Make us your home page
Instagram

New Kindle Fire HDX impresses

Amazon CEO Jeff Bezos shows off the new Kindle Fire HDX models.

Amazon

Amazon CEO Jeff Bezos shows off the new Kindle Fire HDX models.

Amazon has just released the new Kindle Fire HDX. It costs $230 (and $380 for its 9-inch sibling), and it's terrific. The battery goes for about 11 hours. The stereo speakers sound great. The plastic case weighs less than the prior version. There's a mediocre camera on the front for video chatting (not on the back on the 7-inch model). The one big misfire was putting the power and volume keys on the back; you'll spend the first week hitting the Off button by mistake.

The screen packs in 323 tiny dots per inch, making the iPad Mini's 163 dots per inch look coarse. The home screen still features a sliding horizontal "carousel" of everything you've had open recently — books, movies, music, apps. Below that carousel, you now see a traditional grid of icons, just as on other tablets.

Amazon has started to bring its X-Ray trivia feature to movies and music. Some of the songs you buy from Amazon now display scrolling lyrics. And watching a movie with the X-Ray panel open is great fun; it identifies the actors in the scene before you, their bios one tap away.

Boldest and most stunning of all, though, is Mayday: a button that places an instant, free video call to a 24-hour help technician. The agents can see your screen, but can't see you. You can see the agents, and accept their invitation to take control of your Kindle or draw with virtual highlighter pens around elements of the screen.

The Kindle Fire is still clearly intended to show off the books, TV shows, music and videos from Amazon. But there's still no GPS navigation, no speech recognition, no to-do list or notes app.

It doesn't run standard Android apps. About 100,000 apps have been tailored for the Fire, but lots of important ones are missing — including Dropbox, SkyDrive and anything by Google. Meanwhile, Amazon has dropped the price of the Kindle Fire HD to $139.

New Kindle Fire HDX impresses 10/06/13 [Last modified: Sunday, October 6, 2013 7:09pm]
Photo reprints | Article reprints

Copyright: For copyright information, please check with the distributor of this item, New York Times.
    

Join the discussion: Click to view comments, add yours

Loading...
  1. 'Road to Nowhere' is back: Next phase of Suncoast Parkway coming

    Roads

    Despite intense public opposition and dubious traffic projections, the Florida Department of Transportation has announced that construction of the toll road known as "Suncoast 2" is expected to start in early 2018.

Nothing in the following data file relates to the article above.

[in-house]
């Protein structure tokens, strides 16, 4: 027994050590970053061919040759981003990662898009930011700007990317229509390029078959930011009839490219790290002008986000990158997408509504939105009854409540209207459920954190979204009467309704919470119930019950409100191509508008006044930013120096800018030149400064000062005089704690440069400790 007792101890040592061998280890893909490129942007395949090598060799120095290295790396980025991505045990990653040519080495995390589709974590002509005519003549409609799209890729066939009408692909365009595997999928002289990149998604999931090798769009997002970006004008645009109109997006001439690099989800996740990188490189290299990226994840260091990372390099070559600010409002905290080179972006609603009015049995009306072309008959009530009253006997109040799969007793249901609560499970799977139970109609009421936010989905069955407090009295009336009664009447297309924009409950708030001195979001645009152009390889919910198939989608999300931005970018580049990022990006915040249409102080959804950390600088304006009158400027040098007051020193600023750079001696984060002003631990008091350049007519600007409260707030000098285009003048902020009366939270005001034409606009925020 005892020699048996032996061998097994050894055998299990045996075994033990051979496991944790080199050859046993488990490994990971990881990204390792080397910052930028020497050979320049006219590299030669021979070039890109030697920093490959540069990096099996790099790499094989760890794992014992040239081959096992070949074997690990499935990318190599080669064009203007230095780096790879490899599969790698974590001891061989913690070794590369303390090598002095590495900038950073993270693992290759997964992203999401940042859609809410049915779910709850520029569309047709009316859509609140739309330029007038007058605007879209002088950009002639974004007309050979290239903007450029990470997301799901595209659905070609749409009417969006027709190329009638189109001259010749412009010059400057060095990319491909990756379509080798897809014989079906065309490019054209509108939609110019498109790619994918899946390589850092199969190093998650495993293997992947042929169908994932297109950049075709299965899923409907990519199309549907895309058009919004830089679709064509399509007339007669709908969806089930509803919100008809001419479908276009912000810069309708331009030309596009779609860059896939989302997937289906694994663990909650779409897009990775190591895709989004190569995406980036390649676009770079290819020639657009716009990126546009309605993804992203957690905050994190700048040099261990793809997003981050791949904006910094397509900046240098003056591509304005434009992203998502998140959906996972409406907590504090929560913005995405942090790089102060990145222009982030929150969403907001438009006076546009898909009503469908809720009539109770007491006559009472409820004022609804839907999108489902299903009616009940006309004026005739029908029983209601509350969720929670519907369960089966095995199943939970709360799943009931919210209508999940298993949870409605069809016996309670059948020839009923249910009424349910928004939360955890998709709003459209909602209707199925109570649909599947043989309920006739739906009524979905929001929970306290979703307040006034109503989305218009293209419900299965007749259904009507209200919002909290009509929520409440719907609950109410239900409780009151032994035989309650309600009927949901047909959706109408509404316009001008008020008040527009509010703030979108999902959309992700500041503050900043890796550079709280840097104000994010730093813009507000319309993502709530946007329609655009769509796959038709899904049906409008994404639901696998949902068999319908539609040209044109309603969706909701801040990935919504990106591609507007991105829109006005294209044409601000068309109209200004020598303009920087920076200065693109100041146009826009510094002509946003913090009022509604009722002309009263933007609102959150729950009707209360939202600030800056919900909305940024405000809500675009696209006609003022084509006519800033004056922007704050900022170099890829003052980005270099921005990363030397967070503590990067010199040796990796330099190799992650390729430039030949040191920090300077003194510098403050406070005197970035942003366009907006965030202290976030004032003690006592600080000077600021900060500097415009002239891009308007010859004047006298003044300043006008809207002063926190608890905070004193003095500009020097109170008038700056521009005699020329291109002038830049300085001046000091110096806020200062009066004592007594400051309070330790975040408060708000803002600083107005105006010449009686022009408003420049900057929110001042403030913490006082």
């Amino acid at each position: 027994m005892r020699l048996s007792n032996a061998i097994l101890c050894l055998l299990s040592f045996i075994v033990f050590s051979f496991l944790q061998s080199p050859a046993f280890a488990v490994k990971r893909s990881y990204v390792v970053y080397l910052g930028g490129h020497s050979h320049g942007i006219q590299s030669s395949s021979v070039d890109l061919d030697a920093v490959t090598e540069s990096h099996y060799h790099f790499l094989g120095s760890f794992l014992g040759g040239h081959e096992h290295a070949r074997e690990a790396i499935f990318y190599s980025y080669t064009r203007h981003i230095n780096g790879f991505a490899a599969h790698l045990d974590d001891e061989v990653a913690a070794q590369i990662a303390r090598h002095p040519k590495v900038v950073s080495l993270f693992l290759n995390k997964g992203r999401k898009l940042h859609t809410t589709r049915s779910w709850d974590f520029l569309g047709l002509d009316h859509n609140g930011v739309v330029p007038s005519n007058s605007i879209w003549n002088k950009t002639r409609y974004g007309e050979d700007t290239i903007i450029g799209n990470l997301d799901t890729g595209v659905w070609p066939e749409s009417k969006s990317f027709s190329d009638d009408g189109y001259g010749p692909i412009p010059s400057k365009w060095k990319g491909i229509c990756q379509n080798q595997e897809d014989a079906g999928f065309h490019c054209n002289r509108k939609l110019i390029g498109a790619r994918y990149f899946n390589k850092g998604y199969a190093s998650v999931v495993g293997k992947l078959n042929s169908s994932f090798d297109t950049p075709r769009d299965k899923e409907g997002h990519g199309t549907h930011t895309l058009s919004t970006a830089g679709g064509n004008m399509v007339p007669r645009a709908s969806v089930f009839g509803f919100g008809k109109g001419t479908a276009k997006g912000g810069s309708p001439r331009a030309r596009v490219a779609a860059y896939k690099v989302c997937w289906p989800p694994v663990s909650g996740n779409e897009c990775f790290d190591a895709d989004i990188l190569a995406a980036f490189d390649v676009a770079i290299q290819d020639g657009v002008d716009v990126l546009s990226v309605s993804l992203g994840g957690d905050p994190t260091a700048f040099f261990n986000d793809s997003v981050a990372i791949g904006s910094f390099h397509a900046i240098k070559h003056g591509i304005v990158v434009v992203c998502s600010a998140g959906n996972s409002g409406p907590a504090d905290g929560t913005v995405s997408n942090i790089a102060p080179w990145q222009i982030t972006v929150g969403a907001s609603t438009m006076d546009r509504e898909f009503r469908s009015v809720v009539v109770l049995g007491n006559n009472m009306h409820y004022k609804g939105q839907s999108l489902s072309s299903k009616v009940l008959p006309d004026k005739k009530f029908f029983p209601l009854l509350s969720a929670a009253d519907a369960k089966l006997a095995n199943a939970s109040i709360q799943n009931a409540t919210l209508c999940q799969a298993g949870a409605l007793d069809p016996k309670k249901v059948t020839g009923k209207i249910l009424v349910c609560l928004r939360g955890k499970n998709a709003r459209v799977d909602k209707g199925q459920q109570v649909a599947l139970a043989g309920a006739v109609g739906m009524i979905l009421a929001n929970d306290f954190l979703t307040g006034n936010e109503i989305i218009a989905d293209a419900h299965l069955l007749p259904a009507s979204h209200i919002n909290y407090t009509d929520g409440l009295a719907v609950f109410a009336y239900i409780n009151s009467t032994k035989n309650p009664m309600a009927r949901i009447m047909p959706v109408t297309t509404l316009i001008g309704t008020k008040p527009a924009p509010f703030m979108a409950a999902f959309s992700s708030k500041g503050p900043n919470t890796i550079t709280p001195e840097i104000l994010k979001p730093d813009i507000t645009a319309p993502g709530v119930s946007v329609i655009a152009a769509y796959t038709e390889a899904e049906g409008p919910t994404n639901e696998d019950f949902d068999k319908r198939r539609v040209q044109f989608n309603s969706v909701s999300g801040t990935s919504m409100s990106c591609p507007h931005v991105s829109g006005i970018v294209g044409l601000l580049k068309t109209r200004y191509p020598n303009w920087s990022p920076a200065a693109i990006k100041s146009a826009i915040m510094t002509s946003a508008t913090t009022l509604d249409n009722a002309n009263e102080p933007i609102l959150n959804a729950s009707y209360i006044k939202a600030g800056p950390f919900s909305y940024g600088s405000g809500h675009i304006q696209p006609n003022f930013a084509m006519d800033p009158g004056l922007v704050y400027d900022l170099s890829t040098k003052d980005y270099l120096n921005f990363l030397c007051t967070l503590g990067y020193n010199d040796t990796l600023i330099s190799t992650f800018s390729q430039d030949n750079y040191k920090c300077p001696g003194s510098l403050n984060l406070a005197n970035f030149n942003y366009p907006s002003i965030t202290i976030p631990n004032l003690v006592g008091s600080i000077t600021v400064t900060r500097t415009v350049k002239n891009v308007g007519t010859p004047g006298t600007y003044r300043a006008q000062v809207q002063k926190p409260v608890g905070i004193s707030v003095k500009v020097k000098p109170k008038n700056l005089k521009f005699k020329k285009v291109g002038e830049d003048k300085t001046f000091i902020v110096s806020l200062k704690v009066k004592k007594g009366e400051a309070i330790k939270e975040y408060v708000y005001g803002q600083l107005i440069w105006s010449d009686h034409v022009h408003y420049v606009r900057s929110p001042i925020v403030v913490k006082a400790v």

The Suncoast Parkway ends at U.S. 98 just south of Citrus County. For years residents have opposed extending the toll road, a project dubbed the "Suncoast 2" into Citrus County. But state officials recently announced that the Suncoast 2 should start construction in early 2018. [Stephen J. Coddington  |  TIMES]
  2. A sports rout on Wall Street

    Retail

    NEW YORK — Sporting goods retailers can't shake their losing streak.

  3. Grocery chain Aldi hosting hiring event in Brandon Aug. 24

    Retail

    BRANDON — German grocery chain Aldi is holding a hiring event for its Brandon store Aug. 24. It is looking to fill store associate, shift manager and manager trainee positions.

  4. Lightning owner Jeff Vinik backs film company pursuing global blockbusters

    Corporate

    TAMPA — Jeff Vinik's latest investment might be coming to a theater near you.

    Jeff Vinik, Tampa Bay Lightning owner, invested in a new movie company looking to appeal to a global audience. | [Times file photo]
  5. Trigaux: Look to new Inc. 5000 rankings for Tampa Bay's future heavyweights

    Business

    There's a whole lotta fast-growing private companies here in Tampa Bay. Odds are good you have not heard of most of them.

    Yet.

    Kyle Taylor, CEO and founder of The Penny Hoarder, fills a glass for his employees this past Wednesday as the young St. Petersburg personal advice business celebrates its landing at No. 25 on the 2017 Inc. 5000 list of the fastest growing private companies in the country. Taylor, still in his 20s, wins kudos from executive editor Alexis Grant for keeping the firm's culture innovative. The business ranked No. 32 last year. [DIRK SHADD   |   Times]